Nursing used to be an ambiguous and unacknowledged profession that was largely left to the discretion of patients’ close family members and relatives. It was only until Florence Nightingale’s efforts that it was recognized as a full-fledged profession and integrated into the healthcare system. Concepts like nurse leadership and nurse management arose as the profession increased in stature. Both terms can be used interchangeably by a layperson.
However, there are some significant discrepancies between these two notions in the context of healthcare. The similarities and distinctions between leadership and management in the nursing profession are explored in this essay. It focuses on how nurse leaders and managers see patient satisfaction and ongoing quality improvement.
Overview of Patient Satisfaction and Continuous Quality Improvement
Governments all throughout the world are concerned about the quality of healthcare. Quality is a multidimensional notion in the healthcare system. It includes, among other things, resource management, personnel management, patient happiness, efficiency improvement, and safety promotion. Until recently, healthcare institutions placed a premium on some of these factors while overlooking others.
This trend resulted in underperforming healthcare systems, prompting the creation of a comprehensive framework that encompasses all quality pillars in the healthcare system. Clinical governance was the name given to the framework. Every healthcare institution must commit to quality improvement and accountability on a constant basis. As a result, patient happiness is central to this paradigm.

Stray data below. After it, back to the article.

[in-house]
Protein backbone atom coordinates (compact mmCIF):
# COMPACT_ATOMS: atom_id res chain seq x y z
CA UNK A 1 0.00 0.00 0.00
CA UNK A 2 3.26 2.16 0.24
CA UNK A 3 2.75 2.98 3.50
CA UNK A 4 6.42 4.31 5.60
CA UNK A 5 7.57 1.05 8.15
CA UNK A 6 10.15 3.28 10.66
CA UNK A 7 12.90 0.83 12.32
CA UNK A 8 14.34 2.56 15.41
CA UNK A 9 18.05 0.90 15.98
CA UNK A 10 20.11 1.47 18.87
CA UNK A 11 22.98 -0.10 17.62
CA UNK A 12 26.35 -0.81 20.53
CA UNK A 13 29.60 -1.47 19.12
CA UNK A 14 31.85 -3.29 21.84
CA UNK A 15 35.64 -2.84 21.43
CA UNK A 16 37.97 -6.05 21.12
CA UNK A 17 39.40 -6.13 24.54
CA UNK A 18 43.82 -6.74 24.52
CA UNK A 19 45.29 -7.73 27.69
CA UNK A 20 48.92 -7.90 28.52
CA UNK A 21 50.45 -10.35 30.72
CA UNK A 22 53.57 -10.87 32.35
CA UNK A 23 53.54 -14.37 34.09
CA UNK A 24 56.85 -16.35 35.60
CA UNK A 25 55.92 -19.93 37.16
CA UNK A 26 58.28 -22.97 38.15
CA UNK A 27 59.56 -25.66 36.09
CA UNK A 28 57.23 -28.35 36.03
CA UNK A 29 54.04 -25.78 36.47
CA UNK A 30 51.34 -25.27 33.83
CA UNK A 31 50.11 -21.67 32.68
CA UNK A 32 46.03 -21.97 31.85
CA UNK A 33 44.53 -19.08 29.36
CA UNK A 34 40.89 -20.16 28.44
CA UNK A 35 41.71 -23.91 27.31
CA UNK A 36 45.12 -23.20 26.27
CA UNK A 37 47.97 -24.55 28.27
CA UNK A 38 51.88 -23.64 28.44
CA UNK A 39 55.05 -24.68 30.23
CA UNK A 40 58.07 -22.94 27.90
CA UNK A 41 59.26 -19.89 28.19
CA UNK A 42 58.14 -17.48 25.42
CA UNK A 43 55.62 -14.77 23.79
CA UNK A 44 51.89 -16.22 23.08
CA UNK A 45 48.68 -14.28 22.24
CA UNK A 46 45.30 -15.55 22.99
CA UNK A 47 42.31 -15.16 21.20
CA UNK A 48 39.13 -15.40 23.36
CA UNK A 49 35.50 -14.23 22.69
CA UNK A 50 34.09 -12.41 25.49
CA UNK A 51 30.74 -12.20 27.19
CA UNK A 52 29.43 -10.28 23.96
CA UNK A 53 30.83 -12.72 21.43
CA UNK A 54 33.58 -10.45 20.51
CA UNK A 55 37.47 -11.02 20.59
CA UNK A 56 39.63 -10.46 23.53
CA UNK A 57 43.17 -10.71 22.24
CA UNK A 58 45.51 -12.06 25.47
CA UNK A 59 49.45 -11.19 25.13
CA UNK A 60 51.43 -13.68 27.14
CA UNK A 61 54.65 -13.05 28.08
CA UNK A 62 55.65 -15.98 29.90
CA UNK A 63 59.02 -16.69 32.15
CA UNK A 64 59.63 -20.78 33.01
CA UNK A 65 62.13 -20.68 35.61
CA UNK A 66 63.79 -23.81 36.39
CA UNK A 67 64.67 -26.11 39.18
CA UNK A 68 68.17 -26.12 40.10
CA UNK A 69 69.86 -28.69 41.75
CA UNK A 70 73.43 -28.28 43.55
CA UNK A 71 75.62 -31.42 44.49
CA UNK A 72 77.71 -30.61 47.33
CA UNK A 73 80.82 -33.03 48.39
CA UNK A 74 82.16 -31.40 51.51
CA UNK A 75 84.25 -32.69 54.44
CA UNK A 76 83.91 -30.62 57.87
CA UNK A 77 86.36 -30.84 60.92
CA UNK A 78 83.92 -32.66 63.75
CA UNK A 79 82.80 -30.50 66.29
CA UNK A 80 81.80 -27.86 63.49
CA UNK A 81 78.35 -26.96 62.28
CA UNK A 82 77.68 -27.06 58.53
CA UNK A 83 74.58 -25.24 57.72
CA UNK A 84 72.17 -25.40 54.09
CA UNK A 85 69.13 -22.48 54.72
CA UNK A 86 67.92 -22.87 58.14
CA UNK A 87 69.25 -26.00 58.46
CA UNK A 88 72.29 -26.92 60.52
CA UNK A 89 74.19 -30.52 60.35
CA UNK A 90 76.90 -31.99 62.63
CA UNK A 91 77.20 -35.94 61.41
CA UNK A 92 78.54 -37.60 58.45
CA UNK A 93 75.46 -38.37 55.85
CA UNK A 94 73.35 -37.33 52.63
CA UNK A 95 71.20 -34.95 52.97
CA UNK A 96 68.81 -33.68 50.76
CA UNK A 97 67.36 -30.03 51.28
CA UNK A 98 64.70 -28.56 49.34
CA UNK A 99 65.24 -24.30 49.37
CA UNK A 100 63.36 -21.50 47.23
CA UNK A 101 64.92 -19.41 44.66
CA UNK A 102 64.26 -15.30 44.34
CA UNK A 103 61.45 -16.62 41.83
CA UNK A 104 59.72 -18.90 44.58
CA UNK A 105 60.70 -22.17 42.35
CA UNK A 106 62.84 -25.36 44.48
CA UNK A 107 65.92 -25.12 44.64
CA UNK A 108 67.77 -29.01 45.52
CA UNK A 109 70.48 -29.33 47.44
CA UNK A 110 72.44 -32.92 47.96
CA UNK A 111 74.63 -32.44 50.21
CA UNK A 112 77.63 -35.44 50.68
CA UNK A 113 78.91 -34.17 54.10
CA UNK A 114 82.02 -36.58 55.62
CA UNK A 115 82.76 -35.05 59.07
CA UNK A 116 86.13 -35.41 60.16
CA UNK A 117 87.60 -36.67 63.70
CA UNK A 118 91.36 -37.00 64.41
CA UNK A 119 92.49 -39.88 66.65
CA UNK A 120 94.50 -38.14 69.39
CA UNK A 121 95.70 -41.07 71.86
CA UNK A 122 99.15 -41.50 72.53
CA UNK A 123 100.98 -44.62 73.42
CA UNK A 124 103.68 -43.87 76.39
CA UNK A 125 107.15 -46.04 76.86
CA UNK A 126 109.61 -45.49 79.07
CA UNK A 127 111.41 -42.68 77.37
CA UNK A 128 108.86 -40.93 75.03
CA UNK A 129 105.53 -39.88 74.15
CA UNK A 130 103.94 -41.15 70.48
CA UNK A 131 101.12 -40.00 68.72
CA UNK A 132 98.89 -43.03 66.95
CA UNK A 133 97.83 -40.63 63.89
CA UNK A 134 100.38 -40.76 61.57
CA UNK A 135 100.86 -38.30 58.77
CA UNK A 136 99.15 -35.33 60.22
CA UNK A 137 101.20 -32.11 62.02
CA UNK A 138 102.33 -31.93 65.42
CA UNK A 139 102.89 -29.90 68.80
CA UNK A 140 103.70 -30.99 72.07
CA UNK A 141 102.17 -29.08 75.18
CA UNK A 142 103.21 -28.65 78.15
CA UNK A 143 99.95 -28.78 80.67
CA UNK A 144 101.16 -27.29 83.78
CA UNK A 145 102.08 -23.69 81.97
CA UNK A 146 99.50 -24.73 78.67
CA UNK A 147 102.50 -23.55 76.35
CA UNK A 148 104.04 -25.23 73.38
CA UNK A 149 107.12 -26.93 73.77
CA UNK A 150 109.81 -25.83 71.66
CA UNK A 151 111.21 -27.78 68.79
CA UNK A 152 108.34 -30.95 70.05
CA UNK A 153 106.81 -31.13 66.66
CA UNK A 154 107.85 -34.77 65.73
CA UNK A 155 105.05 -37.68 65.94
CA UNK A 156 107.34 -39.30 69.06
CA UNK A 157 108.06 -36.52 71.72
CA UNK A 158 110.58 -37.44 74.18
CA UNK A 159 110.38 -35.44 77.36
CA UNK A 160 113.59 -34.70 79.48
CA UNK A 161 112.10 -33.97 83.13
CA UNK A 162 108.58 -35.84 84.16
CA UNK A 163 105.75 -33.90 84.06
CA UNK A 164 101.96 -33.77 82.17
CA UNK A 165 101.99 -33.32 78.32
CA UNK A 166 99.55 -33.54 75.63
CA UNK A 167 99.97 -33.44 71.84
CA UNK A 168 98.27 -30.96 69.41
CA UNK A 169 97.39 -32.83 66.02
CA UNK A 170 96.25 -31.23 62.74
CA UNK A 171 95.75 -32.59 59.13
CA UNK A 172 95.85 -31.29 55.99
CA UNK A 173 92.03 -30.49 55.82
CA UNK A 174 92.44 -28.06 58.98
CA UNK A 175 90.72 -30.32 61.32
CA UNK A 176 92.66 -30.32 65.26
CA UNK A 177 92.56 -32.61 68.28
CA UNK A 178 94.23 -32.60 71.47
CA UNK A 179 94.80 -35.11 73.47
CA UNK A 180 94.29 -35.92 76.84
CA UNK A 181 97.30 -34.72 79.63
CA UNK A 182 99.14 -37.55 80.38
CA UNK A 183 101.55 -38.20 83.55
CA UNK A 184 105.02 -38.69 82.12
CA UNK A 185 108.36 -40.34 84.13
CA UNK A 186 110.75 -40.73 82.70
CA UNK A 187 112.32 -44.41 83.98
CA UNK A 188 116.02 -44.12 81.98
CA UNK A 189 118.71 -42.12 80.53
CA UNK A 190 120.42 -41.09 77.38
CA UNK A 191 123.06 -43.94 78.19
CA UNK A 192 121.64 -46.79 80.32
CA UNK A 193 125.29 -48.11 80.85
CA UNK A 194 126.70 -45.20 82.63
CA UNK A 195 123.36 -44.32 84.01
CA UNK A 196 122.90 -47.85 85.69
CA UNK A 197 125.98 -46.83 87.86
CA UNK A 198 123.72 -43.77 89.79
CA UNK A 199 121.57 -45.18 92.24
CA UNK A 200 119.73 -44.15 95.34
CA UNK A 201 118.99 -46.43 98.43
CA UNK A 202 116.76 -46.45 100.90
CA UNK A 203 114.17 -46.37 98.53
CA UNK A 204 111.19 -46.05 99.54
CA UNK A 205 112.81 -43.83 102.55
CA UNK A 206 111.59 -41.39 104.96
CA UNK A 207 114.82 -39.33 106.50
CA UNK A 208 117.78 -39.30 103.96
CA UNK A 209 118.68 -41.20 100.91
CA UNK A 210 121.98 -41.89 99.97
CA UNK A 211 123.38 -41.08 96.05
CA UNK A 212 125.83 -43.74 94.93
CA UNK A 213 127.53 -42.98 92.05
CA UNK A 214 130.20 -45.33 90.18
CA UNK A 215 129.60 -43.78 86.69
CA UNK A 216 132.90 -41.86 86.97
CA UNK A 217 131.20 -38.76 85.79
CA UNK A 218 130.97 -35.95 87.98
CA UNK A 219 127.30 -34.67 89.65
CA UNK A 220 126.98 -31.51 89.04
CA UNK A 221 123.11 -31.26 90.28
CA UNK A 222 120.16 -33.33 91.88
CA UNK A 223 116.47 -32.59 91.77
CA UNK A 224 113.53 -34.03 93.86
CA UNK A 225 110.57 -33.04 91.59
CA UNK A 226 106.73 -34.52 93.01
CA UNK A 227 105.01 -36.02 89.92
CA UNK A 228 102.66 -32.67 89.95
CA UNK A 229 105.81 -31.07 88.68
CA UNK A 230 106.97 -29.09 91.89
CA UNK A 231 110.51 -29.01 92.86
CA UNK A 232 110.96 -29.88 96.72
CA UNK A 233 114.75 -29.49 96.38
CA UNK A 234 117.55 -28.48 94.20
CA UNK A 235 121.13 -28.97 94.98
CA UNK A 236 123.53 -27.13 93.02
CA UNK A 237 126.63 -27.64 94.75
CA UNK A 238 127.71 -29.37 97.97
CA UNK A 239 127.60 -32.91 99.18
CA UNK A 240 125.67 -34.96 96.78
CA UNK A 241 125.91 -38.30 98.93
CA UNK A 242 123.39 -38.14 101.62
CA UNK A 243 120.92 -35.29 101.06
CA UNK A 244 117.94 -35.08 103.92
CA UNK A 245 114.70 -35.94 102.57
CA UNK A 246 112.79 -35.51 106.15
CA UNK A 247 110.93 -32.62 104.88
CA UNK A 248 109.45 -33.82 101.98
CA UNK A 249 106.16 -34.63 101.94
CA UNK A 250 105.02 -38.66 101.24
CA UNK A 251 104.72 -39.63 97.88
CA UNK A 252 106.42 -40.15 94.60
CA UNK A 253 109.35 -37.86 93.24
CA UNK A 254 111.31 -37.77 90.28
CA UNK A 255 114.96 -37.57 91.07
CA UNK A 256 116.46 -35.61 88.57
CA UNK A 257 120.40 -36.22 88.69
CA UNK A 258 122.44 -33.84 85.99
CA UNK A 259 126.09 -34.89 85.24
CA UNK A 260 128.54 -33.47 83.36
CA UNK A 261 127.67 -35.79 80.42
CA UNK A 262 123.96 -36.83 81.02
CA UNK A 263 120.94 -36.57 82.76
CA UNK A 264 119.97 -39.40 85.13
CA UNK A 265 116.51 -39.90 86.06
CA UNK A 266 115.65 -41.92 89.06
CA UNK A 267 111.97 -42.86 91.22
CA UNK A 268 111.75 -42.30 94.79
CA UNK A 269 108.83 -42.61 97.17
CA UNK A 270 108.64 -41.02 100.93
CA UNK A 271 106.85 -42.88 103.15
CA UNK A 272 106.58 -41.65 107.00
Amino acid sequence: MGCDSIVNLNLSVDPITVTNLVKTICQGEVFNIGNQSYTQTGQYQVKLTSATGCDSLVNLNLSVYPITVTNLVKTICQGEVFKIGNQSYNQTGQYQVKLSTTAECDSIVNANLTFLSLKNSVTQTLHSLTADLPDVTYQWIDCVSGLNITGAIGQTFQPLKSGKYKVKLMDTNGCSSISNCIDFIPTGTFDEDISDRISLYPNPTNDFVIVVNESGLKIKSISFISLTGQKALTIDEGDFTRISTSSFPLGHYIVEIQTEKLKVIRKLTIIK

Nurse leaders and managers have similar and differing perspectives on continuous quality improvement and patient satisfaction.
Nurse leaders are persons who encourage, motivate, inspire, and influence their peers without necessarily having delegated authority. A nurse manager, on the other hand, is a person who has been professionally designated to oversee the operations of a healthcare organization or a department within it. In essence, the nurse manager is a traditional manager who works in the healthcare industry. In terms of ongoing quality improvement and patient happiness, both leaders share the following characteristics.
To begin with, they both think in terms of the long term. Because the nurses in their teams turn to them for direction and motivation, both nurse leaders and managers consider beyond the horizon in their leadership positions. Their ability to think beyond the present makes them invaluable to the healthcare system, especially since ongoing quality improvement in the healthcare system necessitates experts who can predict future trends and guide nurses in the proper direction. The nursing profession would not be able to keep up with the rapidly changing quality requirements in the healthcare system without this kind of leadership.
Second, both nurse leaders and managers go beyond their units to grasp the connections between their units and their immediate surroundings. Nurse leaders and managers, for example, in a healthcare company have a thorough awareness of how their units influence or are affected by other departments. This understanding enables them to provide leadership that enables their units to positively contribute to the organization’s objectives.
Because it is impossible to increase quality by only focusing on one unit within a system, this way of thinking is important for continual development of quality and patient satisfaction. Rather, the heads of each unit should understand their unit’s function in the quality improvement process and then lead it to efficiently fulfill that duty.